Some countries in Africa are emerging as potentially exciting players in the oil and gas space – from Sudan, which has emerged out of the clutches of civil war, to Niger, which is rising up as a new producer of petroleum products.
Sudanese Petroleum and Gas Minister Azhari Abdalla Abdelgader on Tuesday explained to delegates attending Africa Oil Week, in Cape Town, how Sudan’s oil production had peaked at 500 000 bbl/d in 2011.
But then political instability rocked the region and oil production dwindled to 75 000 bbl/d. However, with a June 2018 pact between warring factions to stop the fighting, oil is starting to flow again.
“The good news is that things are looking up. The fields that produce oil are poised to flow again, like it was before the secession,” Abdelgader noted.
He said oilfields that had been idle since 2013 are now being put on stream again, with the first oil flowing in August.
He said three Ministers were now looking after securing Sudan’s energy requirements, while the country was also trying to heal its broken economy.
“We are now emerging out of the situation. The embargo imposed upon us since 1997 by the US is being lifted. We hope that in the second phase of negotiations with the US, we will put this behind us. That will make an important impact in changing our image and attracting investors,” said Abdelgader.
He said Sudan was also planning to use solar power “because we have sunshine almost 365 days a year”.
Meanwhile, Niger has started to carve out a niche by exporting refined products to Burkina Faso, Mali and Nigeria, said Niger Petroleum Minister Foumakoye Gado.
Niger’s neighbour, Nigeria, has been enjoying the benefits of higher oil prices. Oil is the main driver of economic growth in Nigeria, producing 85% of its income. The government is, however, trying to diversify into other sectors, as it is concerned about its dependence on oil, said Nigeria Petroleum Resources Minister Emmanuel Ibe Kachikwu.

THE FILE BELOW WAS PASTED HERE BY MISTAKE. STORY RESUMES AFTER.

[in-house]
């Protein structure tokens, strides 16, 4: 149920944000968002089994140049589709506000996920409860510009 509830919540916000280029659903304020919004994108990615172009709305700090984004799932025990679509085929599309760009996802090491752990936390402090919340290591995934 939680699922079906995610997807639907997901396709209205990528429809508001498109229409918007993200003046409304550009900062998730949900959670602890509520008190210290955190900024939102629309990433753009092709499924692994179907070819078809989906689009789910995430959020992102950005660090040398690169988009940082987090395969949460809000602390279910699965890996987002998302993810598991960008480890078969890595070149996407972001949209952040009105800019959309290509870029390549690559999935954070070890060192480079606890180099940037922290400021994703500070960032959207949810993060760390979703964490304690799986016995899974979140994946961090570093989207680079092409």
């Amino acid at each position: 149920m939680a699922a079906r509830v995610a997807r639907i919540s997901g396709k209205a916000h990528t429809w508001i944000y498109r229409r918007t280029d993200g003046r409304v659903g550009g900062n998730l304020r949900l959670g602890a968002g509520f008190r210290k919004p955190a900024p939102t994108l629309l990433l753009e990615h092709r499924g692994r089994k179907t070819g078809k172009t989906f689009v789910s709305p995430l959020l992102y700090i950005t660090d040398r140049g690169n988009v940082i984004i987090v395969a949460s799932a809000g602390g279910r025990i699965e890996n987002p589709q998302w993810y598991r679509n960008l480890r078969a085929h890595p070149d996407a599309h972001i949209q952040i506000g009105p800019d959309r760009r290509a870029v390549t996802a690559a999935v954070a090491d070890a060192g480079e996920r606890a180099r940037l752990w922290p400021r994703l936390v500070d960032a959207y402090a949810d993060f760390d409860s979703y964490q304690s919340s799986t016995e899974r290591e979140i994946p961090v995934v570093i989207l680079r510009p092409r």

“There’s a continuing malaise of dependency as people see oil as the only go-to area,” he added.
Nigeria is also on a serious drive to boost its refining capacity, with hopes that it will be able to refine one-millions barrels of oil a day with its expected new refinery, said the Minister.
“No matter what we do over the next 25 years oil will remain relevant,” he asserted.
Namibia, which does not produce oil or gas, is still hoping that oil and gas exploration in the country will be successful.
“We had a bit of gas in the 1970s, but we haven’t found oil yet,” said Mines and Energy Minister Tom Alweendo. “We’re hopeful though.”
Meanwhile, Tullow Oil CEO Paul McDade commented that the difficult downturn of the past two to three years had been tough but good for the industry.
“It has helped focus our minds on what is core, what is surplus, and what we can remove. This up-cycle will be different, because we have an energy transition ahead of us. We need to work with governments to manage the energy transition,” he said.
He envisaged environmental stewardship as a key area in its work with governments.
Millenial staff members were also more acutely aware of the environment.
“There is a big shift. There is pressure from within. Young people want to work for an oil company, but only one that cares for environmental stewardship.”